React Query Library

posted 12 days ago

In React apps, keeping track of state for async requests can require a lot of boilerplate code. At work Tejus showed me a library react-query that reduces this boilerplate with query and mutation hooks.

It did not immediately click. I thought react-query was only for fetching immutable data which is not very helpful. It turns there are multiple hooks that when used together provide a complete solution for fetching and modifying data.

In most applications there is a helper method that wraps the Fetch API to make HTTP requests with auth, convert errors, and return JSON data. In this article the example code will assume this helper method is called apiFetch.

Fetching Data Boilerplate

The default way to fetch data in React is with state and effect hooks.

const [data, setData] = useState<ModelJSON | null>(null);

useEffect(() => {
  apiFetch(`/models/${id}`).then(data => {
    setData(data);
  });
}, [id]);

Most apps need to keep track of a loading state to render a progress indicator. Some apps need to keep track of error state to render inline error messages. In addition, the effect needs to keep track of effect cleanup for a couple reasons.

  • If the effect has a resource identifier in the hook deps, if the page changes and the request for the previous identifier takes longer than the request for the next identifier, it could result in setting state for the wrong page.

    Visit page A25 → Request A25 → Visit page B14 → Request B14 → Response B14 → Response A25

  • Updating state for unmounted components triggers a warning. See article React state update on an unmounted component.

    Visit page A25 → Request A25→ Visit contact page → Response A25

Example code for keeping track of async state and aborting.

const [loading, setLoading] = useState<boolean>(true);
const [data, setData] = useState<ModelJSON | null>(null);
const [error, setError] = useState<Error | null>(null);

useEffect(() => {
  setLoading(true);
  setData(null);
  setError(null);

  let aborted = false;
  const effect = async () => {
    try {
      const data = await apiFetch(`/models/${id}`);
      if (!aborted) {
        setData(data);
      }
    } catch (e) {
      if (!aborted) {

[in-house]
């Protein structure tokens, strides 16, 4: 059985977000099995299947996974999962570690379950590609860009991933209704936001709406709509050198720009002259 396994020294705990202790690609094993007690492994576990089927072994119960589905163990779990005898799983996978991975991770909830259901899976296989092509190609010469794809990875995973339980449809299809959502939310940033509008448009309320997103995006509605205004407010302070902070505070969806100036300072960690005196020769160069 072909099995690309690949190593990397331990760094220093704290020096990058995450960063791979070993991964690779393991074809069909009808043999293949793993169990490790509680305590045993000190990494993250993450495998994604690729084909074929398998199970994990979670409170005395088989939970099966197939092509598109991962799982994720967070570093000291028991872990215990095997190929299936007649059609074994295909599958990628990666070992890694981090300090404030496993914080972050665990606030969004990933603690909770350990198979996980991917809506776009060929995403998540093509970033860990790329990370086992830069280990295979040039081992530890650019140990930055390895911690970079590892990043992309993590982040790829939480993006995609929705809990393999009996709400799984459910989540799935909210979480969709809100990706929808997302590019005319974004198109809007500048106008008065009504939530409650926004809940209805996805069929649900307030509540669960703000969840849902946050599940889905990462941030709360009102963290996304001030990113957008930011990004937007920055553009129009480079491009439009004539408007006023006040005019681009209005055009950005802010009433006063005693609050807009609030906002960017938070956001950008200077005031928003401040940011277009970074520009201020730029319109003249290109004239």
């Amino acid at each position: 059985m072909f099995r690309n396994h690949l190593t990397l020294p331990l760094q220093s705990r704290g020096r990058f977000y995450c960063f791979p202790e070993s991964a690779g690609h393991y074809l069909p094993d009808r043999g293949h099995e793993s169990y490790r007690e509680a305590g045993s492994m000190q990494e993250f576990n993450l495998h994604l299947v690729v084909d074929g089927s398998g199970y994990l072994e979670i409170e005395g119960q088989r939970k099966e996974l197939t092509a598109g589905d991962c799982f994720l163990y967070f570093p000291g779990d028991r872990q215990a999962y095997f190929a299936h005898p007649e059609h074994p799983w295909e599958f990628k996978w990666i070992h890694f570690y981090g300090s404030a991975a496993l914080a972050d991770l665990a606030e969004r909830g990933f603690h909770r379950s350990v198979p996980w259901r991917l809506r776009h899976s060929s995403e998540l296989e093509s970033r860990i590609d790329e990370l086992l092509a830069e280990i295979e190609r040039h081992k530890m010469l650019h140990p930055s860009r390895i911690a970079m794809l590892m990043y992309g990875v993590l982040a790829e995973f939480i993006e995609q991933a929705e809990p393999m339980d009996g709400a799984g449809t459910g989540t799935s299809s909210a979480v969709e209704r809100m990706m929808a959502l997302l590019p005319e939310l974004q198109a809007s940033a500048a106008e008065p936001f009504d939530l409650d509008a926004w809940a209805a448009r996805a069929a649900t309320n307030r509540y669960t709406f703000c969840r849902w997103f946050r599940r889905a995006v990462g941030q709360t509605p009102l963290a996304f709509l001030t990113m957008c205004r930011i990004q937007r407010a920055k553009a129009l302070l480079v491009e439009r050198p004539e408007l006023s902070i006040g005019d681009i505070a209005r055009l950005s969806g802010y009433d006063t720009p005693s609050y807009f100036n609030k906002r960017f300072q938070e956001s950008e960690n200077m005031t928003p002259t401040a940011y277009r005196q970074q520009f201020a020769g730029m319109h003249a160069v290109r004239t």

setError(e);
      }
    } finally {
      if (!aborted) {
        setLoading(false);
      }
    }
  };

  effect();

  return () => {
    aborted = true;
  };
}, [id]);

The majority of this code is boilerplate that applies to fetching data for any resource.

React Query Fetching

The react-query library provides a useQuery hook for fetching data. It includes loading and error state. See the documentation for useQuery for a full list of features.

const modelQuery = useQuery(['model', id], () => {
  return apiFetch(`/models/${id}`);
});

// in the render function, for example

if (modelQuery.isFetched) {
  <ModelPage model={modelQuery.data} />
} else if (modelQuery.isError) {
  <ErrorPage error={modelQuery.error} />
} else {
  <CircularProgress indeterminate />
}

It significantly reduces the amount of boilerplate code for making a request.

Updating Data Boilerplate

The default way to update data in React is also with state and effect hooks.

const [field, setField] = useState<string>('');

useEffect(() => {
  setField(data.field);
}, [data]);

const onTextChange = event => {
  setField(event.target.value);
};

const onSubmit = async () => {
  const newData = await apiFetch(`/models/${id}`, {
    method: 'PATCH',
    json: {
      field,
    },
  });
  setData(newData);
};

Most apps need to keep track of the loading status to disable the submit button to prevent submitting the form multiple times and to render a progress indicator. Most apps need to keep track of the error state to render inline errors if the form data has validation errors from the server. It ends up looking like the same boilerplate for fetching data.